San Francisco’s history of racist displacement

Article about the history of systemic racism in San Francisco, and particularly about one man’s racist redevelopment efforts.

“For San Francisco, the architect of [the tear-down-and-displace process] was Justin Herman, head of the SF Redevelopment Agency from 1959 until his death in 1971. During his time in the role, he oversaw the demolition of almost the entire Fillmore district. […] to make room for the planned widening of Geary Boulevard, […] 461 Black-owned businesses and over 4,000 black families were evicted[…]. The result was the de facto exile of San Francisco’s black population, which in the postwar years had grown to make up as much of 13% of The City, at the time larger even than The City’s Asian community. It now stands at just north of 5%, which is the lowest percentage of African American residents in any major American city”

The article also says: “So how has tolerant, liberal, progressive San Francisco come to terms with this ugly piece of our past? By naming our most scenic and significant public plaza after Herman, and handing out an annual award for business development named in his honor.” But this article is from June, 2017; in November, 2017, the Recreation & Parks Commission decided to remove Herman’s name from the plaza. Wikipedia says “The name Embarcadero Plaza will be temporary until a new official name can be decided upon”; it’s unclear to me whether any further action has been taken since 2017.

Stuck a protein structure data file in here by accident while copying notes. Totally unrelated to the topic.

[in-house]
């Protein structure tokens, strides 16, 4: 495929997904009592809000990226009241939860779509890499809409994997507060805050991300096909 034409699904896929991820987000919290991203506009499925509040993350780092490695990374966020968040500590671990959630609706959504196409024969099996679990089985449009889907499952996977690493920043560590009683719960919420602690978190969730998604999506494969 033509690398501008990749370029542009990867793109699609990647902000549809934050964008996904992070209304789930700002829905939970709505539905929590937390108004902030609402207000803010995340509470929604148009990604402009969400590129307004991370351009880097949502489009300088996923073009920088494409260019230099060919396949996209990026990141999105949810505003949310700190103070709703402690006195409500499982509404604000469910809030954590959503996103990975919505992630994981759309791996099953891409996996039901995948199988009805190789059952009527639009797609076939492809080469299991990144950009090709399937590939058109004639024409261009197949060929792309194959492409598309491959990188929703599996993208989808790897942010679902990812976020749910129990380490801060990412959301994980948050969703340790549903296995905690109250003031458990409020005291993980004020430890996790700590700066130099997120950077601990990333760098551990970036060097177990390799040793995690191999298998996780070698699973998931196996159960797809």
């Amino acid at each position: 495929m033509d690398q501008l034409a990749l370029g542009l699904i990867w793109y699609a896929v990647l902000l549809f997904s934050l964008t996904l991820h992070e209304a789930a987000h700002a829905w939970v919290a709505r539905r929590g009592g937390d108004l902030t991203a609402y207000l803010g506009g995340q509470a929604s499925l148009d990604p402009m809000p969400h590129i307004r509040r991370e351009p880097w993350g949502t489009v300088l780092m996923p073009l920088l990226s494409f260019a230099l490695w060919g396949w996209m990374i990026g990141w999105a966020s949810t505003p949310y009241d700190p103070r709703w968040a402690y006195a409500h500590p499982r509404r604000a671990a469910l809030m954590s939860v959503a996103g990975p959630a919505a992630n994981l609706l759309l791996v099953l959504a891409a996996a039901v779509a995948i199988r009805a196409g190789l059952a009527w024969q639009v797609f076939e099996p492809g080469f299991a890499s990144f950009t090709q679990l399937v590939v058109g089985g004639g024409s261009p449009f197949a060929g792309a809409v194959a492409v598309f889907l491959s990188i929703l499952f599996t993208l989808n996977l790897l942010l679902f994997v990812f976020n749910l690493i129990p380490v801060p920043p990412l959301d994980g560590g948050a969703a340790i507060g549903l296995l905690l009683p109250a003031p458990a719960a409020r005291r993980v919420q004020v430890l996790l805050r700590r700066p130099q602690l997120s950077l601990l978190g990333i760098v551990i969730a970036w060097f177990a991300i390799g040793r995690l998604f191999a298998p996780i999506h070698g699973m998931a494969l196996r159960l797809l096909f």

(To be clear: The naming issue is a significant part of the article’s emphasis, but I’m sharing the article primarily because of the historical information it includes.)

(via KTO)

(Article from 2017.)

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